A Plastic Recorder and a Borrowed Ukulele

by DanWolgemuth on September 18, 2020

There’s a pause, pregnant with anticipation. Then music. A note or two on a piano or a single voice, or a misaligned entry point for a little plastic recorder.

And moments later, the vague resemblance of a familiar tune. Then words that confirm the identity of the cloaked hymn.

Amazing grace, how sweet the sound…

John Newton, a 47-year-old English poet and clergyman put pen to paper, and as history seems to validate, he wrote with indelible ink.

From slave trader to abolitionist. From lost to found.

Mahalia Jackson, Joan Baez, and even Arlo Guthrie at Woodstock sang the song, and with it the powerful and redemptive words.

But so too did many who couldn’t carry a tune or manage a keyboard. So too did grade-schoolers and the musically constrained.

And while I love to hear the song performed with precision and clarity and matchless harmony… it’s not always done that way. Sometimes the melody and lyrics are nearly indecipherable. Yet what I know is that in both cases, the message and meaning are not altered. When I hear a first-grade choir singing the song with tambourines and cowbells and plastic recorders, I don’t invalidate the work of John Newton. When the song is “performed” over Zoom instead of in Carnegie Hall, I don’t dismiss the former as an impostor or a fraud.

Great or dreadful, the performance does not remove the power of the Newton pen, or the heart that birthed it.

In some ways, this is a fractional understanding of what happens when Christians live out the Gospel of Jesus. His perfect, redemptive, sacrificial message… carried on the lips and lungs of first graders blasting it out on a plastic recorder or a borrowed ukulele. Sometimes it’s nearly indecipherable. Sometimes a complete miscarriage. At other times, compelling and amplifying.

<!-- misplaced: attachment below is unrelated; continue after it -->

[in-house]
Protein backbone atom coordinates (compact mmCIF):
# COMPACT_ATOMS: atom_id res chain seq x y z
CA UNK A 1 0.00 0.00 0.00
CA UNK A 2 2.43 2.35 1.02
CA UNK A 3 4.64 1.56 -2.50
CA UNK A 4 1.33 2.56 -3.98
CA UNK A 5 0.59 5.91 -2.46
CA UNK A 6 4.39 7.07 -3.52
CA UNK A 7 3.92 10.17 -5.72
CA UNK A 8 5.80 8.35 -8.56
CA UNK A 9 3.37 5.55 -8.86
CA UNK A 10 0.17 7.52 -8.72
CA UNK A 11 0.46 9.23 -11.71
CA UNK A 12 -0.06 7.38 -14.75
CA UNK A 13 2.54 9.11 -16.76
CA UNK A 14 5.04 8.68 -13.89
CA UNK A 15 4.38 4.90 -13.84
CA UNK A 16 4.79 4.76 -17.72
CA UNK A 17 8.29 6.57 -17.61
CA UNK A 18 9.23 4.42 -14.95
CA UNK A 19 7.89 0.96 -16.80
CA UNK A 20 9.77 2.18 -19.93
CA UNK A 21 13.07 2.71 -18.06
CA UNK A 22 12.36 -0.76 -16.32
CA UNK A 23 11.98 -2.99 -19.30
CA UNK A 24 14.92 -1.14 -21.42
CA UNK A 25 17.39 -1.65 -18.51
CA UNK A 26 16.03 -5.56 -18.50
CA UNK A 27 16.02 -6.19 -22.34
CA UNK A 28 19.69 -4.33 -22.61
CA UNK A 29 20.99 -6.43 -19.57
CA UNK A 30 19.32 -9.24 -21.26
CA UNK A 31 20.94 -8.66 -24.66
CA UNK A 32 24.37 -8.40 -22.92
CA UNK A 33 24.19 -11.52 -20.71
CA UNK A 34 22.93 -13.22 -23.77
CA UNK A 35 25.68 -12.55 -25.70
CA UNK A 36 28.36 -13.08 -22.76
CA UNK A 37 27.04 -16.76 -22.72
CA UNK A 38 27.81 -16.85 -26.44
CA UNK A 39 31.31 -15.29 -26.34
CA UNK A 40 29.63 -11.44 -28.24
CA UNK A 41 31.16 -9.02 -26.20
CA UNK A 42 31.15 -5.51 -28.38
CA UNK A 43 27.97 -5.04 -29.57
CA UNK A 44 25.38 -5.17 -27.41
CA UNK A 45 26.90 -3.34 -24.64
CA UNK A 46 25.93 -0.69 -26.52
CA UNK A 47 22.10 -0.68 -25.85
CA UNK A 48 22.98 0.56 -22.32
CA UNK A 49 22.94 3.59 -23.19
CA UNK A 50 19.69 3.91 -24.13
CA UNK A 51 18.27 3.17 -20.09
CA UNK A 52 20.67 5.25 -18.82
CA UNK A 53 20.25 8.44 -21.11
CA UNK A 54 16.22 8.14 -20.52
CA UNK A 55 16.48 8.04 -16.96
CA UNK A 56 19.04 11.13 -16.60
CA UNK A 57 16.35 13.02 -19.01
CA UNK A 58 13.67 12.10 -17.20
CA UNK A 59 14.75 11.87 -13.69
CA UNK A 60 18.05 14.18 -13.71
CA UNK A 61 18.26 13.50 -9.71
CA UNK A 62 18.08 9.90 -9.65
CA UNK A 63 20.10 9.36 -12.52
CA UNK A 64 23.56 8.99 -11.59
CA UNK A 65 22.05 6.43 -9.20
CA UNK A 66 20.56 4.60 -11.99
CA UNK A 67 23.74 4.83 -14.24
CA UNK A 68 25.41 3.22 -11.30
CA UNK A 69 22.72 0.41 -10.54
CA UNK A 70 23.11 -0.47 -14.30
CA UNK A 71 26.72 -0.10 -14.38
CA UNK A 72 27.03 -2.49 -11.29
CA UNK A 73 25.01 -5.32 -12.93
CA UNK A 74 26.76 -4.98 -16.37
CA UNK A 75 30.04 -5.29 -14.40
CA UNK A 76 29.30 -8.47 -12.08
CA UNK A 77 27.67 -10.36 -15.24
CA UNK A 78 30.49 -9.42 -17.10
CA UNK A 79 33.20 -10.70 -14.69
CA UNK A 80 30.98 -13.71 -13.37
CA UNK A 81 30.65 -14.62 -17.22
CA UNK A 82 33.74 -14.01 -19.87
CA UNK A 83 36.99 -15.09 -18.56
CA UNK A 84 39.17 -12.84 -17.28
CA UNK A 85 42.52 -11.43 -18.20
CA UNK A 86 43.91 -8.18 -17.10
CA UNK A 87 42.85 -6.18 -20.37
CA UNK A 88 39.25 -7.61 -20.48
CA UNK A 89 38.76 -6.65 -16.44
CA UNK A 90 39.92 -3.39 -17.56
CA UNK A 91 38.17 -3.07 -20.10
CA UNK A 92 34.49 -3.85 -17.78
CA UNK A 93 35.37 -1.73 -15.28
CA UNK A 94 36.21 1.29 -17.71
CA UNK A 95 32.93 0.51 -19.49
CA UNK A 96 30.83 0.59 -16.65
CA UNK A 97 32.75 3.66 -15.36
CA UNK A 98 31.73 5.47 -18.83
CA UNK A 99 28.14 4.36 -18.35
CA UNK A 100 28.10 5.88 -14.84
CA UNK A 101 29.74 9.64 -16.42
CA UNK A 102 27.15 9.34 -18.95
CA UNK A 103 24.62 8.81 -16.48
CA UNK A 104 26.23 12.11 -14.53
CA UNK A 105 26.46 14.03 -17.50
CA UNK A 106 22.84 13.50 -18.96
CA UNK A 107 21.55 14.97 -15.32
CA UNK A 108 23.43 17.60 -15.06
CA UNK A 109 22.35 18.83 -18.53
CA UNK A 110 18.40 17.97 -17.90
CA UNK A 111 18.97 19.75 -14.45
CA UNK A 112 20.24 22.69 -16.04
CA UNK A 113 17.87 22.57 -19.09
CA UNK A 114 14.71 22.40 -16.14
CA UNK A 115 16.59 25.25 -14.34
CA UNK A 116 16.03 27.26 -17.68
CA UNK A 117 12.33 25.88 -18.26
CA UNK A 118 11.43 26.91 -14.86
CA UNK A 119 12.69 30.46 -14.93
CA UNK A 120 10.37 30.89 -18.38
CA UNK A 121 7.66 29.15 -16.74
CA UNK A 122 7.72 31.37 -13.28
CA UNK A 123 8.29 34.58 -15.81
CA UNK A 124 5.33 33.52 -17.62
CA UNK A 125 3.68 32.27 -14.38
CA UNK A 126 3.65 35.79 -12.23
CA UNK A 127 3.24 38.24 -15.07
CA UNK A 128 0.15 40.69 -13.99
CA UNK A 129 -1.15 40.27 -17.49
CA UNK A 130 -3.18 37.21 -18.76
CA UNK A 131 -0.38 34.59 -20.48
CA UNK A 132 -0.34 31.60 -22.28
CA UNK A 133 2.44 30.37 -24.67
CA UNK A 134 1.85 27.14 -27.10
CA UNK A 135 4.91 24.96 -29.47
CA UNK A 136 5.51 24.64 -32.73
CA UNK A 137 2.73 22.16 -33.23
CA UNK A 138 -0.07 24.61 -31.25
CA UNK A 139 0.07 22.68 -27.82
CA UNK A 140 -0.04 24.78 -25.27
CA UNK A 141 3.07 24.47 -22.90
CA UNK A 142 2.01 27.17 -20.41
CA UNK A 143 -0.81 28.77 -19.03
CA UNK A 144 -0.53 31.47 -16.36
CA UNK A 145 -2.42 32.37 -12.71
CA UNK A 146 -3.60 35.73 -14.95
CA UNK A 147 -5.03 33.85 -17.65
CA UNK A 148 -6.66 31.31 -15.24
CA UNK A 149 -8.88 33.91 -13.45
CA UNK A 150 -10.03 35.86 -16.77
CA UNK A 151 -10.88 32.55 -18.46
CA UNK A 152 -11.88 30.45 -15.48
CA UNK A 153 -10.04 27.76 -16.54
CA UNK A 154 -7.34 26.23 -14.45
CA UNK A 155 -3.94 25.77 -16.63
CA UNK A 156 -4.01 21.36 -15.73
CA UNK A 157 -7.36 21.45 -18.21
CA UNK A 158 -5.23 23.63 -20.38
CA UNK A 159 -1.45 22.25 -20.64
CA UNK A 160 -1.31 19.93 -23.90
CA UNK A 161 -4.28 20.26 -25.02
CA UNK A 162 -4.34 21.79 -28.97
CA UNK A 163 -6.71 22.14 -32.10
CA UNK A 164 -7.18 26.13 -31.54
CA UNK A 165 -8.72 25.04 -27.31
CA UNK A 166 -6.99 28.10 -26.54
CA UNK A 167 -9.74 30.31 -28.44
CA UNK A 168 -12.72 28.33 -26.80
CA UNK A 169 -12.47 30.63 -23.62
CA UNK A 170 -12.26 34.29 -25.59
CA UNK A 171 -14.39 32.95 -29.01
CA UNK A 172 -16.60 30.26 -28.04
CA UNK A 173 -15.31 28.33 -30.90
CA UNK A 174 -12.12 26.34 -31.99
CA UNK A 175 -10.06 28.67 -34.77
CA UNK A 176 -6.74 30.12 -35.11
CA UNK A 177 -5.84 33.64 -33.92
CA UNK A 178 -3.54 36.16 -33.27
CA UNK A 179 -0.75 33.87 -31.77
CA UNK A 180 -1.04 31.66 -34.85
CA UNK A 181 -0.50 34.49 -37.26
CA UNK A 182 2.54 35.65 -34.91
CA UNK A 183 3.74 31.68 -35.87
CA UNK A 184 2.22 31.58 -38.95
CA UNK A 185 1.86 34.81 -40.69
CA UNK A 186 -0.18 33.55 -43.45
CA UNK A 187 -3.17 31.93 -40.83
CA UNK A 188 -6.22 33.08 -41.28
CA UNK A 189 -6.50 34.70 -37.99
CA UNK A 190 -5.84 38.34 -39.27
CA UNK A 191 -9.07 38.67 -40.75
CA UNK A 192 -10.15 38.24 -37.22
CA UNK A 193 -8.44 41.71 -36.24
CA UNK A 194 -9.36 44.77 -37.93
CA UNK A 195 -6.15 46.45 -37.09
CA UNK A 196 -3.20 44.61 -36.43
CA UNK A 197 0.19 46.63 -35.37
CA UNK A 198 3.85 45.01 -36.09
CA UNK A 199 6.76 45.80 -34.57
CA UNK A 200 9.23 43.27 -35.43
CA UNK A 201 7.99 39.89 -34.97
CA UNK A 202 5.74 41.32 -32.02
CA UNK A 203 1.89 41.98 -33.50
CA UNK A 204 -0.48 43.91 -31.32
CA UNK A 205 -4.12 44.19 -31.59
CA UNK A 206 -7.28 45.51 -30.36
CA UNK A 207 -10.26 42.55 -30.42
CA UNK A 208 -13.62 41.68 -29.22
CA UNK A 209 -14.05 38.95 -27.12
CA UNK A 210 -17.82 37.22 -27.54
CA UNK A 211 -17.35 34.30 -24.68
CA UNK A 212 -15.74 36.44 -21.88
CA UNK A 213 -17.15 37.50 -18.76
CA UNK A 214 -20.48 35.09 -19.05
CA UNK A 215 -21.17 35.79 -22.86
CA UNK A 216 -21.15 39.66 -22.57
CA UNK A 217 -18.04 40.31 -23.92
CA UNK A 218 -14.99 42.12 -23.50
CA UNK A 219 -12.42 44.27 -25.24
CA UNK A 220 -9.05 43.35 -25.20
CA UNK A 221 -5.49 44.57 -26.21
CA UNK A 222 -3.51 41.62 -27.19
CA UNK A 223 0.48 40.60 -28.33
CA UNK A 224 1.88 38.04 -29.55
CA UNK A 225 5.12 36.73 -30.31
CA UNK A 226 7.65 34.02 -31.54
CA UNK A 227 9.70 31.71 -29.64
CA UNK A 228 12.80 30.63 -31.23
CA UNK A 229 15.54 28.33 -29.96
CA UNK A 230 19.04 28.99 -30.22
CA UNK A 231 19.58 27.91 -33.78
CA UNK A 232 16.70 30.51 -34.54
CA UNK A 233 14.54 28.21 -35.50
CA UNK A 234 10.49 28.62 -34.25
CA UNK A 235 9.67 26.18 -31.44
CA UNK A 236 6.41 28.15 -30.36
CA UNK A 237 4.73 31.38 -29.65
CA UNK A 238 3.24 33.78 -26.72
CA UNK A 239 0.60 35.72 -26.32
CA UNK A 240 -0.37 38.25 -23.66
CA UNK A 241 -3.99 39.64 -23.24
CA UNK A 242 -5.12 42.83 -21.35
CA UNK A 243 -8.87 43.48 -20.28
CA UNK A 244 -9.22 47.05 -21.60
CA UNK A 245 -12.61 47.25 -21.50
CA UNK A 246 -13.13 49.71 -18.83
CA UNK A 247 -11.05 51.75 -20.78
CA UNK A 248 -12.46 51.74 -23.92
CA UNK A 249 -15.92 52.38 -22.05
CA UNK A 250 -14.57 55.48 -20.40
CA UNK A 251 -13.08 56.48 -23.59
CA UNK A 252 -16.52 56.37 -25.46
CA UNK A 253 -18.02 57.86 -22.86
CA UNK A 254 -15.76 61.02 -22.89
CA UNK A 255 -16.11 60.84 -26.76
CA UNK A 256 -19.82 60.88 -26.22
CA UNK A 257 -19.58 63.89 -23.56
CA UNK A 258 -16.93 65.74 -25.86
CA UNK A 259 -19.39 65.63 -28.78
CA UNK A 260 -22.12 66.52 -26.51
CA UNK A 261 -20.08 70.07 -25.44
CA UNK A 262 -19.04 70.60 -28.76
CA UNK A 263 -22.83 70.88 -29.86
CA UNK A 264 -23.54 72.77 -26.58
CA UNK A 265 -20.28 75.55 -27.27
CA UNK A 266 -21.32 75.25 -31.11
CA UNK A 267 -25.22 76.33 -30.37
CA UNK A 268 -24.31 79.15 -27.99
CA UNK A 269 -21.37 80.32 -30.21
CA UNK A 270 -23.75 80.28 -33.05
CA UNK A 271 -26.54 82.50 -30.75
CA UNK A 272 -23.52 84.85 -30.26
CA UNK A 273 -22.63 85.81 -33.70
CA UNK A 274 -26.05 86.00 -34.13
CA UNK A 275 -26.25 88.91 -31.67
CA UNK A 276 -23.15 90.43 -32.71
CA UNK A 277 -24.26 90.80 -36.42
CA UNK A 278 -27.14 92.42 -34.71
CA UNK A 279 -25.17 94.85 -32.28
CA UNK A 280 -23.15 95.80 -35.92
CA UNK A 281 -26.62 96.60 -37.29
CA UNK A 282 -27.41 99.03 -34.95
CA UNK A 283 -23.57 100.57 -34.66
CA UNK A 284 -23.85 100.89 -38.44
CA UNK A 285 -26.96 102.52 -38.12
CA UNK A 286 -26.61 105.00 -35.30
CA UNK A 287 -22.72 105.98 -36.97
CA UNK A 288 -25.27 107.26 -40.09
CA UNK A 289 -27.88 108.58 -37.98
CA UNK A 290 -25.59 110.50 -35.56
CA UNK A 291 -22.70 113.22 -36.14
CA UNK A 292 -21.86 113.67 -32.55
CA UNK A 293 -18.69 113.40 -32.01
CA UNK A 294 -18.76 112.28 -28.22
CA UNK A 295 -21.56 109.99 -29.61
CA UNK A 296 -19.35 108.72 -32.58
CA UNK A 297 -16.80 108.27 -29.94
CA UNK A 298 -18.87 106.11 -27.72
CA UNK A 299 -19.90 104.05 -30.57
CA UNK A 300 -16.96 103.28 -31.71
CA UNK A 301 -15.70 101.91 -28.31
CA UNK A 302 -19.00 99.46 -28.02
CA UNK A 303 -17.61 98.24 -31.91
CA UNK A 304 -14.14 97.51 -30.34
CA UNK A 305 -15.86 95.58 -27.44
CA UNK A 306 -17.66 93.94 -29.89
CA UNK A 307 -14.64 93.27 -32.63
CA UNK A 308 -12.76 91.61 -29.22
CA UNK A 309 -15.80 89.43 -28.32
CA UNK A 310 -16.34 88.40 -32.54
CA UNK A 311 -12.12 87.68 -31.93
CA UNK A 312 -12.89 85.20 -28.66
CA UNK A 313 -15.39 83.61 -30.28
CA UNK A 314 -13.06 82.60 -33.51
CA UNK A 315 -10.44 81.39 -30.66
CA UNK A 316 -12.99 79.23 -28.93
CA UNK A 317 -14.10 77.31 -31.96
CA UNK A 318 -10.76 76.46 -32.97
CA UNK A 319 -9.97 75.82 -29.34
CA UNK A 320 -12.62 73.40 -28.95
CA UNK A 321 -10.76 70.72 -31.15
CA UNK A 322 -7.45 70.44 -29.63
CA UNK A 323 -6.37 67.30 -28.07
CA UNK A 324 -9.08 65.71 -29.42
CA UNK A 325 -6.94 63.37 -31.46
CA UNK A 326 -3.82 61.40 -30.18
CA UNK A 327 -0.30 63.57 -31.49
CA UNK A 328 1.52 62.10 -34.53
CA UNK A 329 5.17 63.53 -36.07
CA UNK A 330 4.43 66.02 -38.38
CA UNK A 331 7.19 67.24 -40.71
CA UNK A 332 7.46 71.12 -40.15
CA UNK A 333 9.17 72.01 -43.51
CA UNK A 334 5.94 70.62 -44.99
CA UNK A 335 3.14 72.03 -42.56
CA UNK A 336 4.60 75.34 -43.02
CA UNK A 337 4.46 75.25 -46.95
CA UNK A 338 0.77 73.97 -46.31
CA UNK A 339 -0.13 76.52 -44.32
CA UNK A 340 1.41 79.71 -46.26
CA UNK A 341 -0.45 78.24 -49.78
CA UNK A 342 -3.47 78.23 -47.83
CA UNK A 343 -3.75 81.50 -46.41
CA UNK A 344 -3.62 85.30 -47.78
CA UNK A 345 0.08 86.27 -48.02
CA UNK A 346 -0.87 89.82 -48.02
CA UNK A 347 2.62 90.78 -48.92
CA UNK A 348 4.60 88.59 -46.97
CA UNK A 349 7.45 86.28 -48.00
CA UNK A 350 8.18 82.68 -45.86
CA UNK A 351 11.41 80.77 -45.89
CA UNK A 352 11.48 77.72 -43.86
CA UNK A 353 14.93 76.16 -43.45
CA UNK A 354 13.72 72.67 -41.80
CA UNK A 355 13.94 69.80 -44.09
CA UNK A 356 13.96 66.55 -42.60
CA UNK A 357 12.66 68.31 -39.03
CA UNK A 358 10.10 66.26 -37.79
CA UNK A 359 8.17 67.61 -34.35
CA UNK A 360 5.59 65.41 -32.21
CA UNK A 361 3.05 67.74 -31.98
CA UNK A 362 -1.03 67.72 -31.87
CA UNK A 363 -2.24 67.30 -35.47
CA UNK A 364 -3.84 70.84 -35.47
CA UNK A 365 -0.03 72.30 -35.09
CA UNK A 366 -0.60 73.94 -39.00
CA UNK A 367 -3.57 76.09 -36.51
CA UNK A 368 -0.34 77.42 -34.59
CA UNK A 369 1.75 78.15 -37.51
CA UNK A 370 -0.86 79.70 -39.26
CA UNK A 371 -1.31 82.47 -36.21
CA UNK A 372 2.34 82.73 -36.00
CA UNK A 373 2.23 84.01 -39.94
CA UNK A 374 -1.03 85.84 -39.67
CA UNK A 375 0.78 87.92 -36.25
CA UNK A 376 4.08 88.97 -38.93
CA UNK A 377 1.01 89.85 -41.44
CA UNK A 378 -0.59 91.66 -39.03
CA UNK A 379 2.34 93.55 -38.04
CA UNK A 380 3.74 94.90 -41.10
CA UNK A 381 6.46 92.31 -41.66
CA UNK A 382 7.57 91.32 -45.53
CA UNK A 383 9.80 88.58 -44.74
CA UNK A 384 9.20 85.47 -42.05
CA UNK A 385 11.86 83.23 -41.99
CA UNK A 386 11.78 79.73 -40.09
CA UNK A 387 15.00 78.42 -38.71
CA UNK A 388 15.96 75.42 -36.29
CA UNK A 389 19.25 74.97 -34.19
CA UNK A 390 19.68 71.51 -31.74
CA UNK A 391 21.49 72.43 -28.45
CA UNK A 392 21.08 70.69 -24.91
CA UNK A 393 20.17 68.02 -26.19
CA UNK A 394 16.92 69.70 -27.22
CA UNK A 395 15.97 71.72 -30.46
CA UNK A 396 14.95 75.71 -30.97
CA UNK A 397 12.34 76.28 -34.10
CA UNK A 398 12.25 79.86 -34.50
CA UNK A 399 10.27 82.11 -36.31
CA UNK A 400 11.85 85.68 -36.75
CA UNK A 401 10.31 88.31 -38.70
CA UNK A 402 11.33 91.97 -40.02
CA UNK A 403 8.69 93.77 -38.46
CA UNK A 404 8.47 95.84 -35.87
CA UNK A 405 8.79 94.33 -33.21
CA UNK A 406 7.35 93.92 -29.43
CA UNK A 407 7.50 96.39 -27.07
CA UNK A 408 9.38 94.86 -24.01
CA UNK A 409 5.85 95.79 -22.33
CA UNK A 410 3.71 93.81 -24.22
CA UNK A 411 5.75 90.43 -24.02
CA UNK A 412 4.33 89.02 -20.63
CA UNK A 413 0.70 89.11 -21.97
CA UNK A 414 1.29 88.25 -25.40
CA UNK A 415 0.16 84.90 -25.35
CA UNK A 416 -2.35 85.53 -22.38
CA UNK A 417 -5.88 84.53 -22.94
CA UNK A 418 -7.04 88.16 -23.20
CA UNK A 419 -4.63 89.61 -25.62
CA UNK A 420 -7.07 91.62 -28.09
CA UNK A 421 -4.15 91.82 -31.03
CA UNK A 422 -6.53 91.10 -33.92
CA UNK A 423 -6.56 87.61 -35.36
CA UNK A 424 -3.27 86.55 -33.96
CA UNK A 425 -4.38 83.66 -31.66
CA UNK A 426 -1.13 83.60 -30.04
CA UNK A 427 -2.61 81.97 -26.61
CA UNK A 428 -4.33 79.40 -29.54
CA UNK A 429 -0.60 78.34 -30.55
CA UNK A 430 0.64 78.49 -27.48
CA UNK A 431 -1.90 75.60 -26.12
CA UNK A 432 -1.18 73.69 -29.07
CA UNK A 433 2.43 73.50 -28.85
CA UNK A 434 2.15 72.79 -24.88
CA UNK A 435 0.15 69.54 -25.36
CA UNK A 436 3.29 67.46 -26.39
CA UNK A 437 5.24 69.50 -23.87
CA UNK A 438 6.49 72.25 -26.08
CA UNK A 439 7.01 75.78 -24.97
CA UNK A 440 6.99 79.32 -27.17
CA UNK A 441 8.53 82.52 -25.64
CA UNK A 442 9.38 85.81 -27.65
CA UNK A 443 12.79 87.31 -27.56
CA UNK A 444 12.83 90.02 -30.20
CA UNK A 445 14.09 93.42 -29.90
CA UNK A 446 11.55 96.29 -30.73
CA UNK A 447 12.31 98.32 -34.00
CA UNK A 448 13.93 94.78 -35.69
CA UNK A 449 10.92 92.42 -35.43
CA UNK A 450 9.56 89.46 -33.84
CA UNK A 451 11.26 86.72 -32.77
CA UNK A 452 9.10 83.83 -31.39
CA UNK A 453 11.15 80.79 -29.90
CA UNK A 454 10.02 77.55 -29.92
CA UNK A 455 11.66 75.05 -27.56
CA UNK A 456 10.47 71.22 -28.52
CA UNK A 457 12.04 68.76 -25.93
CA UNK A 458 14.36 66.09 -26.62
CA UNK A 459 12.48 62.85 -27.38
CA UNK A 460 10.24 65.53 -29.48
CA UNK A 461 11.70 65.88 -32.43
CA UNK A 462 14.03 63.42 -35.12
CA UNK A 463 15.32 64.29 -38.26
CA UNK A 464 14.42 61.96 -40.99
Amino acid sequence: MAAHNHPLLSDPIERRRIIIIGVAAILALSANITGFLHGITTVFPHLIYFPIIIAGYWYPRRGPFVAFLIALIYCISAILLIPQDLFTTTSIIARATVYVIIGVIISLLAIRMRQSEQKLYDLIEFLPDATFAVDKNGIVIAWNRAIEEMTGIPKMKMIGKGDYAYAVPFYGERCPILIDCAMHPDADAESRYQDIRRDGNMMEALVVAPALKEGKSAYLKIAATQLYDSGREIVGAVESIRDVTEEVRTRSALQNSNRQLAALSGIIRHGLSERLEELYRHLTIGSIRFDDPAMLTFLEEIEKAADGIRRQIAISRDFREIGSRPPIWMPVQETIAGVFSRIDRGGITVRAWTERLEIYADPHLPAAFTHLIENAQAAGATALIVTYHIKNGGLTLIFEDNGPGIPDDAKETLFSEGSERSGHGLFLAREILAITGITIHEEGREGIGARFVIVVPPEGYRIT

But never does the power of the life of Jesus twist in the breeze under my rendition.

Those who would dismiss Jesus because of my poor “performance” would hardly question the masterful work of Tchaikovsky and the 1812 Overture because they heard it played at a Middle School orchestra concert.

And today, it seems that we see many grade school recorders attempting to play “Amazing Grace”. It’s painful. At times it’s embarrassing. Yet, Jesus is not scrambling with His PR department to salvage His reputation.

The timeless masterpiece of grace will survive, and thrive, and flourish… in spite of many flubbed performances, including my own.

Amazing grace, how sweet the sound, that survived a tambourine, cowbell and plastic recorder. It saves. Then and now.

Powerful. Unconstrained. Unmatched.

And my effort to play this masterpiece with clarity and joy and love and hope and power is a gift I give to the author. To Jesus.

He is worthy of perfection. And because of that, I will give Him my all.

Amazing grace. Trust the author, not the choir that is attempting to perform it.

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